KOTA KINABALU, Sept 1 — An Islamist activist has apologised in the Sessions Court here for posting provocative rants against the Christian community on Facebook as part of the settlement reached today.

Wan Asshima Kamaruddin, 38, of the Islamic rehabilitation centre Pondok Hijrah Muslimah Malaysia submitted her apology to the court in front of Judge Dayang Ellyn Narisa Abang Ahmad after being sued by local lawyer Marcel Jude Joseph.

"I promise not to repeat my actions and I apologise to Marcel Jude Joseph and the Christian community of Malaysia.

"This incident has taught me to be more rational and respectful of other races in the country and I hope that the Christians in the country will accept me as a human being who had made a mistake," she told the court.

The session was recorded through video conferencing.

Under the settlement, Wan Asshima would pay a cost of RM500 in cost to Jude who would discontinue his suit.

Dayang Ellyn said that she was happy with the outcome of the case after both sides agreed to an amicable settlement entered by the defendant and the plaintiff.

"I applaud the approach of both the plaintiff (Jude) and the defendant (Asshima) in settling the matter," she said.

Jude had filed a suit against Wan Asshima on March 26 last year after she made a provocative statement against Christians over the video on her Facebook page under the name "Puteri Mujahidah Wan Asshima Kamaruddin.”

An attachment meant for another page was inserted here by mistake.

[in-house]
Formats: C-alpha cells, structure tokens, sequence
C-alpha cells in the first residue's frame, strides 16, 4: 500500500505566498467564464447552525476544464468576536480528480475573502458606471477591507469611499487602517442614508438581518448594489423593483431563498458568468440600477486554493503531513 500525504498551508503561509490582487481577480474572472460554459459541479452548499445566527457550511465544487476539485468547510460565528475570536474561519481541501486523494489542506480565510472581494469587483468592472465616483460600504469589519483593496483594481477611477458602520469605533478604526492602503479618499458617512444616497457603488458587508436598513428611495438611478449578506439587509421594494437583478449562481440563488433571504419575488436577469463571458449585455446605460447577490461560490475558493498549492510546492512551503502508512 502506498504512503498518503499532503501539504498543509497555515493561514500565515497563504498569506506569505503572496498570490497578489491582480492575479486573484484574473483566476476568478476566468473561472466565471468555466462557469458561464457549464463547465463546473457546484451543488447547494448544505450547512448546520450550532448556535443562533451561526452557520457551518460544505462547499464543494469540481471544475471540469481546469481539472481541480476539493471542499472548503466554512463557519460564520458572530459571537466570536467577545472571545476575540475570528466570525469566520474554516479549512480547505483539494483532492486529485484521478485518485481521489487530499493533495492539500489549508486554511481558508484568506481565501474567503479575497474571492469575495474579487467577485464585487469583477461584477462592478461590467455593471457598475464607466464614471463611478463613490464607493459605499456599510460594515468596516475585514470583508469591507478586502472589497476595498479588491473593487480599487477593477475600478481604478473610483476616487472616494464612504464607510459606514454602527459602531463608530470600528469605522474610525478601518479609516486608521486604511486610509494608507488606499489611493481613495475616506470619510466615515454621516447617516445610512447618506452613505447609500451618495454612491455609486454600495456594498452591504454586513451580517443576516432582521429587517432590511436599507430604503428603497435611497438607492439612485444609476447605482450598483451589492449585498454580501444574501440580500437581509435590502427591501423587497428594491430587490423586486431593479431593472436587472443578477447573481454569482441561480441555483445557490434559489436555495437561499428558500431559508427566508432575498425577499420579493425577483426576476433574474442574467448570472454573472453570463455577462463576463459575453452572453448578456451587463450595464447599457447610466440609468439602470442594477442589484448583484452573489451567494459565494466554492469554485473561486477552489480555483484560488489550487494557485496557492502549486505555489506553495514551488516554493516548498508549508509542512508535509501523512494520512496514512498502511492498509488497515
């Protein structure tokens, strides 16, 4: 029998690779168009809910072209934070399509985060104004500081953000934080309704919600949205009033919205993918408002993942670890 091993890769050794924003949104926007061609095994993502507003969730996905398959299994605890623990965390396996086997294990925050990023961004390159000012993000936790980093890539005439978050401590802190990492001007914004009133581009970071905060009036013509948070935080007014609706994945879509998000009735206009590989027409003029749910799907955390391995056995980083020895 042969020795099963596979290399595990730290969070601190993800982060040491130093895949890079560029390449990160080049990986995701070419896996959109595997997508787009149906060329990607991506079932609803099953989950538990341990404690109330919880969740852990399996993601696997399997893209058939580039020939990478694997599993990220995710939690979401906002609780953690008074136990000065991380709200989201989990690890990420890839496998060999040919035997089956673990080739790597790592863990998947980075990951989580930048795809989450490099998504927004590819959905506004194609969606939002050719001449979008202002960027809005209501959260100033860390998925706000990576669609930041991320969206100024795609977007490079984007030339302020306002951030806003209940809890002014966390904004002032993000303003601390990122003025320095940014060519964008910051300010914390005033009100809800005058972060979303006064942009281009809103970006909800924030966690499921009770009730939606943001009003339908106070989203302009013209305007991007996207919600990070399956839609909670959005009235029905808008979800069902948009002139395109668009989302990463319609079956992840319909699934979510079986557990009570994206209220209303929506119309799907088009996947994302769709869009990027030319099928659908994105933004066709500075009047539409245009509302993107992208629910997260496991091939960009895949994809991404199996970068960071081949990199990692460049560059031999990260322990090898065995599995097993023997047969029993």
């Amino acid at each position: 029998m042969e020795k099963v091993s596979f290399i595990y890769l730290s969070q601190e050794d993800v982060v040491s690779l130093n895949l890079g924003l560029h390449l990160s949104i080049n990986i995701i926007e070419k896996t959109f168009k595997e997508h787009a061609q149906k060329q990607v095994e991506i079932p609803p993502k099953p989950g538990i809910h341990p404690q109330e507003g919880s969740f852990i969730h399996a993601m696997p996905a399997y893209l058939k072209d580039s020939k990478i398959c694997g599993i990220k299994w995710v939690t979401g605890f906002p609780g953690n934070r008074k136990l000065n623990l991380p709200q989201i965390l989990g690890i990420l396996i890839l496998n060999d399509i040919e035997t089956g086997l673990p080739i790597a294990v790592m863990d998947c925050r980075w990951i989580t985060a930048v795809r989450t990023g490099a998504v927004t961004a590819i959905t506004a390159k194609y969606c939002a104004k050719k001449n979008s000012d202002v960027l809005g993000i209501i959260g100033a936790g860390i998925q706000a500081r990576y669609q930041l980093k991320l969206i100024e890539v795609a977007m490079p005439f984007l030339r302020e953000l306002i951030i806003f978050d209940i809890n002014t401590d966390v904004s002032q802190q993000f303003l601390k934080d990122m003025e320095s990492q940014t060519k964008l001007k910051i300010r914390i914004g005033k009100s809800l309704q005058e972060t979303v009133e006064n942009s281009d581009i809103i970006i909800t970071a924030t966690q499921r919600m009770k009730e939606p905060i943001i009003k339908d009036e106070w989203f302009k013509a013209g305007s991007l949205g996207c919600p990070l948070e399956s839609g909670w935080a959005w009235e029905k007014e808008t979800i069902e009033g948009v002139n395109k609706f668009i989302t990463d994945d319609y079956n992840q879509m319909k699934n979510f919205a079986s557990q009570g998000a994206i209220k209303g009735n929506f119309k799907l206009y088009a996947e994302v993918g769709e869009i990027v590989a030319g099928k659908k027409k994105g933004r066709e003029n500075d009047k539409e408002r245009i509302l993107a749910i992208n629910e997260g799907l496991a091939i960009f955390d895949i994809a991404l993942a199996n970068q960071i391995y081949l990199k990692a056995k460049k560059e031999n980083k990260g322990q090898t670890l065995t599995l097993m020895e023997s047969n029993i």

She had posted a long 12-minute rant on her page after it was reported that the government had filed an appeal against the High Court's decision to annul the ban on the use of the word "Allah” by non-Muslims.

Jude said that he was happy with her apology today

"I wish to thank her for her remorseful statement.

"With her apology and undertaking, I wish her all the best in her future and I also wish to thank the court on the part you have undertaken in the amicable settlement,” he said when contacted.

Several individuals in Sarawak had also filed a similar suit at the Kuching High Court on July 14 earlier this year to issue a permanent injunction against Asshima which among others was to stop inciting the public against Christians and people of other faiths.

A judgement was made in default as she did not show up for the case where the plaintiffs had sued for violating their rights under Article 13 of the Federal Constitution, for provocation, promotion of ill feelings and causing disharmony amongst Muslims and non-Muslims in a multiracial, multireligious nation.

On June 27, this year Wan Asshima also pleaded guilty to Kuala Lumpur Sessions Court judge Edwin Paramjothy for charges under Section 233(1) of the Communication and Multimedia Act 1998.

Wan Asshima was fined RM13,000, or to serve six months in jail if the amount is not paid. She was initially charged on May 25 and had claimed trial but she changed her plea.